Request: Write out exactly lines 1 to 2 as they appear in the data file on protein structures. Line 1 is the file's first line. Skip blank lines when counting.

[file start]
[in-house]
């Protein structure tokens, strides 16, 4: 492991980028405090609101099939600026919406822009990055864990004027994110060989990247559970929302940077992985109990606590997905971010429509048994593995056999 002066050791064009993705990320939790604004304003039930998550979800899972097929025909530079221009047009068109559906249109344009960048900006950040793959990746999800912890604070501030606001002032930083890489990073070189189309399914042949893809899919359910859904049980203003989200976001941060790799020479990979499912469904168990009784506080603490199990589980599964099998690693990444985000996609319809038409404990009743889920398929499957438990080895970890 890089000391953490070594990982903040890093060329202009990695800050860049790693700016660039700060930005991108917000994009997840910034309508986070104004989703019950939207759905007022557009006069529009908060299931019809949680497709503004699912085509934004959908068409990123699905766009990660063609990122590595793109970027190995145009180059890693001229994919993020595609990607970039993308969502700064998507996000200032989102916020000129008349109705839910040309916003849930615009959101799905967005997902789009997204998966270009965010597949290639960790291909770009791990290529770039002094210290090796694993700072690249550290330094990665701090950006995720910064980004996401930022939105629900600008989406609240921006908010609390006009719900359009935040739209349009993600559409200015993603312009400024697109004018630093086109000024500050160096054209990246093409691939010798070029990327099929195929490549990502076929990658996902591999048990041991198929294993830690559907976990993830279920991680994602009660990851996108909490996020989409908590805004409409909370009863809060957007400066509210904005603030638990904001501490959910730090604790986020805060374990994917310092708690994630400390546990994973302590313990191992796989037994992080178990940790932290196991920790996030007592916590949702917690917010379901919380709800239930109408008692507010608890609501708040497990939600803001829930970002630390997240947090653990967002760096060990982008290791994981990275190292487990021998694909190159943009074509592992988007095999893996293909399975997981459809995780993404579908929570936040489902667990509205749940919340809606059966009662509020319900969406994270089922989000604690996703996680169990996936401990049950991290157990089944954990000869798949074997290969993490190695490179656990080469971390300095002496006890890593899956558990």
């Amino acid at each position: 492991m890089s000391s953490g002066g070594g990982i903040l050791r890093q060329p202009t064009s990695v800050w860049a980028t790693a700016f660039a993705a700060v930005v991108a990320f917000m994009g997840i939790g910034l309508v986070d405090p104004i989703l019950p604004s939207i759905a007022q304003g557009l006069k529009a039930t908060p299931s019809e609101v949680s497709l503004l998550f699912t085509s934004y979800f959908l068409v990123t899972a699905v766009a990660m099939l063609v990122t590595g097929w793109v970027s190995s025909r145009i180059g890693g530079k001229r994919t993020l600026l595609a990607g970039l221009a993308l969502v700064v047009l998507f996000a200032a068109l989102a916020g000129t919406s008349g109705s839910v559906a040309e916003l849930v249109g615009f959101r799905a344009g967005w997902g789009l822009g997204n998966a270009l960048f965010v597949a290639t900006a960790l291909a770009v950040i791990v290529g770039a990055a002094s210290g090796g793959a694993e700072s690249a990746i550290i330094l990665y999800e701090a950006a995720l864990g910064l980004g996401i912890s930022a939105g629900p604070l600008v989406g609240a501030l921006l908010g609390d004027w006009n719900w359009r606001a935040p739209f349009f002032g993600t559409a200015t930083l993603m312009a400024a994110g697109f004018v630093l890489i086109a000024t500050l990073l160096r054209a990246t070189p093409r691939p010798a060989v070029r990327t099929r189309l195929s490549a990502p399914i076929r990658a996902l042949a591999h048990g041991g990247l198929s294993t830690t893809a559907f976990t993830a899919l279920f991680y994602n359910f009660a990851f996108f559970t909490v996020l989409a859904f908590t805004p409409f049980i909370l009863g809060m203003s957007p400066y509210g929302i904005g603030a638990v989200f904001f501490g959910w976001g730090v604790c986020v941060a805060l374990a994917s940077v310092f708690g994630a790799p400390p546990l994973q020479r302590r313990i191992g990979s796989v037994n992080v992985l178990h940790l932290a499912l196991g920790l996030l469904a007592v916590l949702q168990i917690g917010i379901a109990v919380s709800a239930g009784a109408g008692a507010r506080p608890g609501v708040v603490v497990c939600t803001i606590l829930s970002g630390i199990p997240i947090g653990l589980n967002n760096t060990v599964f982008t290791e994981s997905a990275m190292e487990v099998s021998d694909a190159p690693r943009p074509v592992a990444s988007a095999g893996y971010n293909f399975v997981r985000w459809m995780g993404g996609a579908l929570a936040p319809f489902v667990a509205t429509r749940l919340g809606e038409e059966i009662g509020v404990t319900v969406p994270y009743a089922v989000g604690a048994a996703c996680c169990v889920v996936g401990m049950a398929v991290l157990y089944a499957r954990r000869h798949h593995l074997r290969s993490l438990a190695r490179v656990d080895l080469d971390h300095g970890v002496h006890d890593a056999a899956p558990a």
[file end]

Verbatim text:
[in-house]
């Protein structure tokens, strides 16, 4: 492991980028405090609101099939600026919406822009990055864990004027994110060989990247559970929302940077992985109990606590997905971010429509048994593995056999 002066050791064009993705990320939790604004304003039930998550979800899972097929025909530079221009047009068109559906249109344009960048900006950040793959990746999800912890604070501030606001002032930083890489990073070189189309399914042949893809899919359910859904049980203003989200976001941060790799020479990979499912469904168990009784506080603490199990589980599964099998690693990444985000996609319809038409404990009743889920398929499957438990080895970890 890089000391953490070594990982903040890093060329202009990695800050860049790693700016660039700060930005991108917000994009997840910034309508986070104004989703019950939207759905007022557009006069529009908060299931019809949680497709503004699912085509934004959908068409990123699905766009990660063609990122590595793109970027190995145009180059890693001229994919993020595609990607970039993308969502700064998507996000200032989102916020000129008349109705839910040309916003849930615009959101799905967005997902789009997204998966270009965010597949290639960790291909770009791990290529770039002094210290090796694993700072690249550290330094990665701090950006995720910064980004996401930022939105629900600008989406609240921006908010609390006009719900359009935040739209349009993600559409200015993603312009400024697109004018630093086109000024500050160096054209990246093409691939010798070029990327099929195929490549990502076929990658996902591999048990041991198929294993830690559907976990993830279920991680994602009660990851996108909490996020989409908590805004409409909370009863809060957007400066509210904005603030638990904001501490959910730090604790986020805060374990994917310092708690994630400390546990994973302590313990191992796989037994992080178990940790932290196991920790996030007592916590949702917690917010379901919380709800239930109408008692507010608890609501708040497990939600803001829930970002630390997240947090653990967002760096060990982008290791994981990275190292487990021998694909190159943009074509592992988007095999893996293909399975997981459809995780993404579908929570936040489902667990509205749940919340809606059966009662509020319900969406994270089922989000604690996703996680169990996936401990049950991290157990089944954990000869798949074997290969993490190695490179656990080469971390300095002496006890890593899956558990």